There is an important point therefore which must be noted in considering this matter, namely, that the Word of God points us to: 1 ) gifts, 2) the exercise of those gifts, and 3) offices in the church. These three elements are joined together. All three are set in the body, the church, by the Spirit, as He will. We may not separate them from one another. We may not individualize them. We may not take one or two of them and speak of them as if everyone in the church has them or should have them. The Apostle Paul asks, “Are all apostles? Are all prophets? Are all teachers? Are all workers of miracles? Have all the gifts of healing? Do all speak with tongues? Do all interpret?” I Cor.12:29,30. The answer to his question is plainly, “No!” To teach, therefore, that all should have the gift of tongues as a kind of second blessing is plainly contrary to the express testimony of Scripture, and those who teach such things err. The Holy Spirit works spiritual gifts in the body of Christ, for the welfare of the body, the service of the gospel, not the aggrandizement of men. He works them, moreover, sovereignly “as He will,” I Cor. 12:11. It is in the light of this principle that we may turn to the specific concern of this pamphlet, of special offices and special gifts, both of which were temporary.
Temporary Offices in the Church and Temporary Gifts of the Spirit
The Word of God sets forth in the New Testament certain special gifts which were found in the church, including miracles, tongues, and special gifts of knowledge and revelation. One of the issues or questions that occurs in connection with these gifts is their place and intention. Do they continue today? If not, why not? Now there is a Scriptural answer to these questions which is important. To understand that answer, the subject must be treated in a certain context. That context is the historical situation of the New Testament church and the offices which were given in the church. Scripture consistently connects the gifts of the Spirit with the offices in the church. The special or exceptional gifts of the Spirit are connected with the temporary offices of apostle and New Testament prophet.
I. The Office of Apostle
In treating the office of apostle there is an important distinction which needs to be kept in mind between that which was unique to that specific office and that aspect or function of it which continues in the New Testament form of the church institute. The word apostle refers to one who is called and sent and has a broader idea. When we speak of the office of apostle, however, we are speaking of a unique office.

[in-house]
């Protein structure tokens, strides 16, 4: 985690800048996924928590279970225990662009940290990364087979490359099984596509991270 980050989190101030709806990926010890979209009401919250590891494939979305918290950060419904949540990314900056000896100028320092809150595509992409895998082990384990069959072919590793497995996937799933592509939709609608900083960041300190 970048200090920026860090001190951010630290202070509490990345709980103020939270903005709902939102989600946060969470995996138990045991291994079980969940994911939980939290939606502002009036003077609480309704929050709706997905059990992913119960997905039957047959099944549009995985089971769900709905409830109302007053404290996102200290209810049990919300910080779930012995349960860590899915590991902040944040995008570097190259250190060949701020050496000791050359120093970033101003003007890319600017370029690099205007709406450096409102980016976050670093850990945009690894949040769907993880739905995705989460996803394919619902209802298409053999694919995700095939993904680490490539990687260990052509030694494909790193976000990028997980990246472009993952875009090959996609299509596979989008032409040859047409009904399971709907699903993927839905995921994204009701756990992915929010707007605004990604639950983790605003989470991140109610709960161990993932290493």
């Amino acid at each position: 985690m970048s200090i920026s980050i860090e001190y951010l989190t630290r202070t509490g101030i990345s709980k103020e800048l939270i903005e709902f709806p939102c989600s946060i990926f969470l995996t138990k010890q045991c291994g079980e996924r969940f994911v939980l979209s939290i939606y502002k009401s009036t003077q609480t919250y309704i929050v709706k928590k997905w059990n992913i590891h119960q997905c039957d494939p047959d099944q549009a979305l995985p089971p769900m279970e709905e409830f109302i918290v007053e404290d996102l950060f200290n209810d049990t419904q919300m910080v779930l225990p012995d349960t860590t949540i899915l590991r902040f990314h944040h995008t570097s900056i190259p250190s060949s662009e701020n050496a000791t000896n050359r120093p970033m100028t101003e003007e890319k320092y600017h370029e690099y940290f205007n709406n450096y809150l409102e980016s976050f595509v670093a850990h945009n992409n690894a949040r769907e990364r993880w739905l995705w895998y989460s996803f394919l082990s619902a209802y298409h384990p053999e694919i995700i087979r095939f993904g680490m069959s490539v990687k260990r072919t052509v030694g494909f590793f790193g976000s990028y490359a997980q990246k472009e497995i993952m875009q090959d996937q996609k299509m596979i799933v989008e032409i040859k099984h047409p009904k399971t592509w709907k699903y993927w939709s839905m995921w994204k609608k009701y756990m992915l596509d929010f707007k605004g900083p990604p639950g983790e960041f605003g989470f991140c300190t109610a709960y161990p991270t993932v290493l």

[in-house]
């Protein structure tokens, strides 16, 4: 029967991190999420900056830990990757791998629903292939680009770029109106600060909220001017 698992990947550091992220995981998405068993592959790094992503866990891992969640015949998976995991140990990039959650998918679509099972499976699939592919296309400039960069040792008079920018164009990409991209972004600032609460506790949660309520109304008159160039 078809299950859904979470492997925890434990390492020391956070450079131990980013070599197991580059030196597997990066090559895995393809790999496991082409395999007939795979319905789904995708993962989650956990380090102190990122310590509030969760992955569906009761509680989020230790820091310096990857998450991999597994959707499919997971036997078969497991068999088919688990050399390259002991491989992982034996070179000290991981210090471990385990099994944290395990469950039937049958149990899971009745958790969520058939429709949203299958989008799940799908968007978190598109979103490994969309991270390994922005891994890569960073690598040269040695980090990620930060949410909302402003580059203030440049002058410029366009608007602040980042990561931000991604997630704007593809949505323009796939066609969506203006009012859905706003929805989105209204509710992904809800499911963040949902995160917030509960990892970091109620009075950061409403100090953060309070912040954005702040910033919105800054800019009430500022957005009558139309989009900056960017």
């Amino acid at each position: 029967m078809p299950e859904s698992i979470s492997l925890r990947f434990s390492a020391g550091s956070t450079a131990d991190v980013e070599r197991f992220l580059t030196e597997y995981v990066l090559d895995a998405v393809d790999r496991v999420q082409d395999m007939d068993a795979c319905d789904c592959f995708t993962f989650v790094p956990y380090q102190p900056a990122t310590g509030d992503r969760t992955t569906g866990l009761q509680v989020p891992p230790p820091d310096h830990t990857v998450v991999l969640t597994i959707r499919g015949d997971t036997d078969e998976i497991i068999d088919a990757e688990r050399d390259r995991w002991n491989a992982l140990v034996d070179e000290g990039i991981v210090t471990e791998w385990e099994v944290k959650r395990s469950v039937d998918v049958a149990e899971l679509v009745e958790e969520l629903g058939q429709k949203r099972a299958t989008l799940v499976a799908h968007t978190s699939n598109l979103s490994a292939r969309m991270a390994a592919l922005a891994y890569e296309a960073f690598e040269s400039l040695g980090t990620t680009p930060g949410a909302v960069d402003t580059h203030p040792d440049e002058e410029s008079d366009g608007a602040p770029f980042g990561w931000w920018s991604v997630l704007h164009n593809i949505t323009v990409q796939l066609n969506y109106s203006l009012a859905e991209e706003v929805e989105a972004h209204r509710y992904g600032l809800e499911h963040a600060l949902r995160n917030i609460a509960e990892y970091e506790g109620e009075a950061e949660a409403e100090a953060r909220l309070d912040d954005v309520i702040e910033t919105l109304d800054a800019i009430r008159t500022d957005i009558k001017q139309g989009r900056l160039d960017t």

Three qualifications were specific to the unique character of the office of apostle.
1 The apostles were eyewitnesses of Jesus' resurrection, having seen the risen Lord.
2 They were called directly by Christ, personally, to that office.
3 They were directly and personally trained for their labor and office by the Lord Himself.
All the elements were necessary. Let us examine these qualifications more closely.
There were many others who were eyewitnesses to Jesus' resurrection. He appeared to above five hundred at once on a mountain in Galilee, I Cor. 15:5-8. In Paul' s case this plainly occurred on the road to Damascus, and it is this to which Paul refers in I Cor. 15:8. Being an eyewitness was necessary. Paul says in I Cor. 9:1, "Am I not an apostle? am I not free? have I not seen Jesus Christ our Lord?"
2. Personal and direct call
The personal call of Christ to that office was necessary also. The term apostle itself means "one sent" and the idea of it is that of one called and sent by Christ. The principle or function of that calling and sending still abides in the church in this respect: Christ, by His Spirit in the heart, calls men to seek office in the church, subjectively. He also calls and sends men to the labor of the ministry of the Word, and to be elders and deacons, objectively, by an external call to office through the church (Acts 6:3; Acts 13:2; Rom. 10:15), see also The Belgic Confession of Faith, Article 31. This includes ordination to office in the case of the ministers of the Word by the laying on of the hands of the presbytery (eldership), as was the case with Timothy (I Tim. 4:14), and it includes gifts to perform that office (II Tim. 1:6). Both the subjective and objective aspects of this one call to office are necessary, which is why spiritual qualifications for office are set down in the Scriptures
(I Tim. 3; Titus 1:6 ff.).
In the case of the apostles, this calling to office was a direct, immediate, and a personal-physical call by Christ Himself as head of the church. They were called to be "fishers of men," as Jesus showed in the miracle of the draught of fishes. Paul also was a "chosen vessel" for the same purpose (Acts 9:15). Paul must be understood as having seen Christ directly in heaven in such away that the barrier between heaven and earth was opened in his call.
The apostles, together with the prophets, had also a unique task to perform: laying the foundation of the New Testament form of the church institute. Paul indicates this in Eph. 2:20, when he says that the church is “built upon the foundation of the apostles and prophets....” of which Christ Himself is the chief Cornerstone.
3. Instructed by Christ